Colorado’s Ken Buck to step down from Congress next week

U.S. Rep. Ken Buck, who represents Colorado’s 4th Congressional District, will resign his position effective March 22, the five-term Republican announced on Tuesday. “It has been an honor to serve the people of Colorado’s 4th District in Congress for the past 9 years. I want to thank them for their support and encouragement throughout the years,” Buck said in a statement. “Today, I am announcing that I will depart Congress at the end of next week. I look forward to staying involved in our political process, as well as spending more time in Colorado and with my family.”

Buck announced in November that he wouldn’t seek a sixth term representing the heavily Republican seat, which covers Douglas County and the Eastern Plains. Colorado Gov. Jared Polis on Tuesday set a special election to fill the remainder of Buck’s term for June 25, the same day voters will pick nominees in the Republican and Democratic primaries. “I wish him all the best in this next chapter,” Polis said in a statement thanking Buck for his years of public service. The Democrat added that he planned to set the special election to align with Colorado’s June 25 primary to “ensure that Colorado has the representation we deserve in Congress, and to minimize taxpayer cost.”

Under Colorado law, the governor is required to schedule a special election to fill a House vacancy between 85 and 100 days after the seat is declared vacant, so long as November’s general election isn’t within 90 days of the special election, which created a window between June 15 and 30.

Buck’s surprise announcement scrambles the crowded race to represent the 4th CD.  Among the 10 Republicans running in the primary are U.S. Rep. Lauren Boebert, who announced late last year that she was moving across the state into Buck’s district rather than seek another term in the more competitive 3rd Congressional District she’s represented since 2021. Other GOP candidates include former state Sens. Jerry Sonnenberg and Ted Harvey, state Reps. Mike Lynch and Richard Holtorf and nonprofit founder Deborah Flora. Five Democrats and a handful of third-party and unaffiliated candidates are also running for the seat, which ranks as the state’s most solid Republican congressional district.

According to Colorado GOP Chairman Dave Williams, the 4th CD’s central committee — made up of county party officers and elected officials — will nominate the Republican candidate in the special election. “We wish Ken Buck good health and prosperity for the next chapter in his life, and look forward to filling this vacancy quickly so House Republicans can continue having the numbers to deliver for Americans in Congress,” Williams told Colorado Politics in a text message.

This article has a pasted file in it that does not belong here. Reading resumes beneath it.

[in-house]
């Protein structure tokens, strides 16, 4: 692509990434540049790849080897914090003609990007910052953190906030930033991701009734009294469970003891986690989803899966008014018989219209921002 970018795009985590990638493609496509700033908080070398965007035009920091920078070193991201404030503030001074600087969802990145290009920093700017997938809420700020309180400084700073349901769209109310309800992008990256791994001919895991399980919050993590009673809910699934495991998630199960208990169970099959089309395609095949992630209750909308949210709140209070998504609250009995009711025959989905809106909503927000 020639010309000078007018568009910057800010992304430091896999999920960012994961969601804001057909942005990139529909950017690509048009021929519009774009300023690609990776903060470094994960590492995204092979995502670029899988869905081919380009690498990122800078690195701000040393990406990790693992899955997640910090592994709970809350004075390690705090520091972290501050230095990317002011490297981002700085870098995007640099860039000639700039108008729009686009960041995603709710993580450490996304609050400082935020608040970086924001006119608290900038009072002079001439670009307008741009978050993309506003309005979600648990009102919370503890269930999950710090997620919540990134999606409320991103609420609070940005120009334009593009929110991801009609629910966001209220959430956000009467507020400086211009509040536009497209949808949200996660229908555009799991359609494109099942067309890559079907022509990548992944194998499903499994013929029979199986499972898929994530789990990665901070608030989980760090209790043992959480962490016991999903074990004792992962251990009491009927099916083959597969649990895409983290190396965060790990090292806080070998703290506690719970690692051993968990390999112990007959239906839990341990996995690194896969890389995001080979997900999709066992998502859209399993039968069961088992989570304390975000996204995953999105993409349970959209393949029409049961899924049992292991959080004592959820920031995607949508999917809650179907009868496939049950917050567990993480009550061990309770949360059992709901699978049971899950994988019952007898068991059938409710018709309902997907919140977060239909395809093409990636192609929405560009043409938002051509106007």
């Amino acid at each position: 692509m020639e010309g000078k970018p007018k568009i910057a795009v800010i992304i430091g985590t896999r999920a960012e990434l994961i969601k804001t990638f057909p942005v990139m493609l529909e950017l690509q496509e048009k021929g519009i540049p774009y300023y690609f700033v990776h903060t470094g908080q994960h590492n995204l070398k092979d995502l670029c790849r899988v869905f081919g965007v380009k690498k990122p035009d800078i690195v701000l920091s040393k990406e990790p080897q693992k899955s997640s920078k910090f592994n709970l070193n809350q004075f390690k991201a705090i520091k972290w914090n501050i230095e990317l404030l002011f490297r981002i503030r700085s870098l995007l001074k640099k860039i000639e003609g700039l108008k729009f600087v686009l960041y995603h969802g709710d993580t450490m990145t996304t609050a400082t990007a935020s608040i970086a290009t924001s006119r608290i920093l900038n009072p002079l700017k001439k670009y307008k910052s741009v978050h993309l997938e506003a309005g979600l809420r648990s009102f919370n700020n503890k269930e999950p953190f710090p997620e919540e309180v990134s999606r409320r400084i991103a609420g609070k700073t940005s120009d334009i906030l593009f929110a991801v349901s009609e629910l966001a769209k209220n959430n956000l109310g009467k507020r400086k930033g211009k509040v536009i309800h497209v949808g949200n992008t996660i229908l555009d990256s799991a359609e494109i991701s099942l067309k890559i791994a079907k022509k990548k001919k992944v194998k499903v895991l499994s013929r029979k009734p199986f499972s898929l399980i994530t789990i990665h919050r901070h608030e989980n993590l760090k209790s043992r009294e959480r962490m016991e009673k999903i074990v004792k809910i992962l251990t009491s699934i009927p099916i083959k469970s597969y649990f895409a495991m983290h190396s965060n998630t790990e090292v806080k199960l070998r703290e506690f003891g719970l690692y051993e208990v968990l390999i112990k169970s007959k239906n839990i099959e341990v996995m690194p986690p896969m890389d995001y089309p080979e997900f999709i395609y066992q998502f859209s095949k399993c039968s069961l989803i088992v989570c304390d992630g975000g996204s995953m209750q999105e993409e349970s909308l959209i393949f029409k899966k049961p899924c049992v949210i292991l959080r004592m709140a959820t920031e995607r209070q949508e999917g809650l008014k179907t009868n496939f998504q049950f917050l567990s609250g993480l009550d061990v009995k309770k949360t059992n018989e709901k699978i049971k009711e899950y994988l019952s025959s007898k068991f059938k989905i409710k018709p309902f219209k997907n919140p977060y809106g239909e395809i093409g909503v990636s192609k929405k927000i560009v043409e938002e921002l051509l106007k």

Buck’s departure will leave the House GOP with a slim 218-213 majority, leaving the chamber’s Republicans with just two votes to spare to pass legislation. In an interview on CNN shortly after announcing his resignation, Buck said he plans to join an organization to work on changing how the country elects officials “up and down the ballot.” “Not just president and Senate, House, but local offices — we’ve got to find better ways to elect candidates and bring America together,” Buck said.

The same as when he announced he wouldn’t seek reelection, Buck on Tuesday lamented the political climate in Washington. “I think this place is dysfunctional,” Buck said, adding, “Instead of operating in a professional matter, this place has just evolved into this bickering and nonsense and not really doing the job for the American people.” “It is the worst year of thence years and three months that I’ve been in Congress, and having talked to former members, it’s the worst year in 40, 50 years to be in Congress,” Buck said. “But I’m leaving because I think there’s a job to do out there that I want to go do.”

Buck said he doesn’t plan to get involved in the elections to pick his successor. “Whoever fills that seat both for the next Congress as well as the remainder of this Congress will do a great job,” he told reporters, according to the Associated Press.  Buck said last year that he decided to retire over frustration with his fellow Republicans embracing “self-serving lies” — including that former President Donald Trump won the 2020 election — while pursuing social media status, instead of tackling the big challenges facing the country. “It is impossible for the Republican Party to confront our problems and offer a course correction for the future while being obsessively fixated on retribution and vengeance for contrived injustices of the past,” said Buck

First elected to the U.S. House in 2014, Buck currently serves on the House Judiciary and Foreign Affairs committees. Previously, he served as district attorney for Weld County, as chief of the criminal division for the U.S. Attorney’s Office for the District of Colorado, and as a prosecutor at the U.S. Department of Justice. Buck was the Republicans nominee for the U.S. Senate in 2010 and chaired the state GOP for one term, from 2019-2021.

Article by ColoradoPolitics

# # #

Filed Under: ElectionsFeaturedMedia ReleasePoliticsState


About the Author: